Determinate varieties should be planted in 10-gallon containers at a minimum, while indeterminate varieties need, at the very least, 20-gallon containers to thrive. Any smaller than these sizes and your plants may not be as productive as they could be.
My favorite type of containers are fabric pots, like these ones from Root Pouch. They come in either non-degradable or biodegradable versions, but for container gardening, I prefer the non-degradable Boxer line so I can reuse them year after year.
Fabric pots are beneficial for plants with extensive root systems because they naturally “air prune” the roots.
The effects of air pruning in breathable fabric pots are best seen when compared side by side with plants contained in non-porous plastic pots.
When the roots in plastic pots grow long enough to hit the sides of the pot, they continue to grow round and round in a constricted pattern (spiraling, kinking, and twisting around themselves), eventually becoming rootbound.
Roots in fabric pots, on the other hand, are exposed to air as they grow. This exposure “burns off” the tips of the roots, which stops them from growing long and spindly. Instead, they branch off and form new, shorter, fibrous feeder roots.
Because growth is well distributed throughout the soil volume (and not just on the edges of the pot), the dense network of branched roots is able to increase the plant’s uptake of water, utilize all available nutrients, and aid in its natural defenses.
Image by Root Pouch.
The permeability of fabric pots also helps to promote proper drainage of excess water and improve oxygenation to the roots (which maximizes the plant’s metabolic performance and, in turn, boosts crop yields).
In cooler climates, however, black plastic pots do serve a practical function. They hold heat in and keep roots warm in late spring to early summer, when tomato transplants are most susceptible to temperature swings.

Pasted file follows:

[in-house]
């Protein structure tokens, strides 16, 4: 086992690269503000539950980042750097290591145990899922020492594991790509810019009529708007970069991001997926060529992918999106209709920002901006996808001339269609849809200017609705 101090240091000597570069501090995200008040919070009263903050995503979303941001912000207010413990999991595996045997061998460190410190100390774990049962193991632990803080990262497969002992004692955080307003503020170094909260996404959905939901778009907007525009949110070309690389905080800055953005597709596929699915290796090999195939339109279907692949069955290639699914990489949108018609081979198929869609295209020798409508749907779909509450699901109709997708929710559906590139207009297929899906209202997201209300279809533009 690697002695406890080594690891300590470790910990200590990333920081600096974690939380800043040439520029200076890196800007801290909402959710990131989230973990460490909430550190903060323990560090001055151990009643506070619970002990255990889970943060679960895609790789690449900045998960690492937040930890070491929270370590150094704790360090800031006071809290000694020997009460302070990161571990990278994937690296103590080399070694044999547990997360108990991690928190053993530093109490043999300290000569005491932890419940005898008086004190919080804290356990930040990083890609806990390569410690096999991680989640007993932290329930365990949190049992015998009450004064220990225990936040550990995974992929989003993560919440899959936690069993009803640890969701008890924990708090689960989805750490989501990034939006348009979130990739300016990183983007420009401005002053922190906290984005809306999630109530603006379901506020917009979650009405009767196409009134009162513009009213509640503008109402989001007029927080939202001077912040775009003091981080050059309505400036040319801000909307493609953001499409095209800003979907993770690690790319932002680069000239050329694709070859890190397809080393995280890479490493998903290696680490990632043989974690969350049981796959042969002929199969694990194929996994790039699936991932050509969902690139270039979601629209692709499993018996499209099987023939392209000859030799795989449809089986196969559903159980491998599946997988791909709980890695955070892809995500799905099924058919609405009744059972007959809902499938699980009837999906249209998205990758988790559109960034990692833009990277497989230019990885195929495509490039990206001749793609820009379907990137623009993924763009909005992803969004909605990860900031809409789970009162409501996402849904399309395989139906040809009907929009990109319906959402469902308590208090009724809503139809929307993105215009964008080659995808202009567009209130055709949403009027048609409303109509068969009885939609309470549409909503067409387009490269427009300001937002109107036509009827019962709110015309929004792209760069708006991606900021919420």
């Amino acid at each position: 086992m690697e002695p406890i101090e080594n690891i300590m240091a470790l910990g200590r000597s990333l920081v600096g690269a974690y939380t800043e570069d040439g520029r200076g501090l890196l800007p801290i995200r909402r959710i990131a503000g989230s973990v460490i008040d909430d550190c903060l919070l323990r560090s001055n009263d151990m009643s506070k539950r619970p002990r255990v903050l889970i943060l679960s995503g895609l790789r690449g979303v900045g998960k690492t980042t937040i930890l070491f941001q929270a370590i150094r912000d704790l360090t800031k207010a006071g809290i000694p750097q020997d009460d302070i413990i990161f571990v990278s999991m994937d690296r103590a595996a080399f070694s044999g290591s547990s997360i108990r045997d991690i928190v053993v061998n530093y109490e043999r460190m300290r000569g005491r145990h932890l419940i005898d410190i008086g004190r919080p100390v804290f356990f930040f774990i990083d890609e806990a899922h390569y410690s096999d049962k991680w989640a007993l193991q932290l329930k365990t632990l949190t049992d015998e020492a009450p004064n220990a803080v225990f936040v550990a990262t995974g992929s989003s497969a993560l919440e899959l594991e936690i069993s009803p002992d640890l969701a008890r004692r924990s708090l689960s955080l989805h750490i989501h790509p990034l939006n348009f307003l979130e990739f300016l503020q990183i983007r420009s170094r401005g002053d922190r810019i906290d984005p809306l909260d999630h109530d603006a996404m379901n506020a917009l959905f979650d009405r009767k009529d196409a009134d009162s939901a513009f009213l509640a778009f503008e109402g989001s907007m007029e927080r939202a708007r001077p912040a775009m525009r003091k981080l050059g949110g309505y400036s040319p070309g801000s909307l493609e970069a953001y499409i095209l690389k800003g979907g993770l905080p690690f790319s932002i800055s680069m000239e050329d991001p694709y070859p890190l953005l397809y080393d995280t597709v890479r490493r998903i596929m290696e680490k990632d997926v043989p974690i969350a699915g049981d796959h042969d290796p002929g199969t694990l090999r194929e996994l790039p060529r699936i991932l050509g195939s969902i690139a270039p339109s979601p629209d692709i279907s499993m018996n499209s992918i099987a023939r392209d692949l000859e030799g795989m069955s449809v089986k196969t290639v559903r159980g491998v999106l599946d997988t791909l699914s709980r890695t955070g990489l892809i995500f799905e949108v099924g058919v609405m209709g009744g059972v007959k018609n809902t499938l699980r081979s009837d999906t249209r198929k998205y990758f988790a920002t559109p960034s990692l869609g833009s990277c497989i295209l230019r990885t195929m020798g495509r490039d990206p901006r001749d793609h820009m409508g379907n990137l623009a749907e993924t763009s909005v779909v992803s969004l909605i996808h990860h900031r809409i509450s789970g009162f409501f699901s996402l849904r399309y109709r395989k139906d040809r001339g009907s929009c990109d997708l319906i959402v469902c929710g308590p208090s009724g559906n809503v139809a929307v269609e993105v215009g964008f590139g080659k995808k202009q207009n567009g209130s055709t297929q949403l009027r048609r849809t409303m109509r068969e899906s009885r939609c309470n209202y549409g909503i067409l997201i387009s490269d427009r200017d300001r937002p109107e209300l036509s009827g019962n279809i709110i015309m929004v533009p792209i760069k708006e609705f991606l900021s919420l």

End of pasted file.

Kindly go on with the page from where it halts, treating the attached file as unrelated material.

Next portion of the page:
On the flip side, black plastic pots may get too hot in the peak of summer, so they need to be shaded to prevent the rootball from overheating. You can wrap or cover plastic pots with shade cloth, canvas, or towels to insulate against the heat (office binder clips work great for securing them), as well as try to keep them off heat-retaining surfaces like concrete.
Whichever kind of container you use, be sure to place a saucer (I use this one) underneath before you load it up. Not only will the saucer protect your deck or patio from standing moisture, it will allow your plant to absorb any excess water over the course of a hot day.
4. Use high-quality potting soil.
Plants in containers need a good combination of breathability, absorption, and moisture retention.
The topsoil from your garden (as well as any commercially bagged mix labeled as “raised bed soil” or “garden soil”) is generally too dense for potted plants, and it increases the risk of your tomato plant picking up a soil-borne disease that’s otherwise easily preventable.
I recommend using a high-quality premium potting soil or potting mix like this one, and try to avoid reusing potting soil from past seasons if your plants had pests or diseases.
Spread about 3 to 4 inches of potting soil on the bottom of your container, then continue with Step 5.
5. Feed your tomato plant well.
Tomatoes are heavy feeders and need ample nutrients to produce well and long into the season.
Before putting the tomato transplant in its final planting hole, add the following amendments to the soil and stir them around a bit:
- 1/2 cup of tomato/vegetable fertilizer
- 1/4 cup of fish meal
- 1/4 cup of bone meal
- 2 aspirin tablets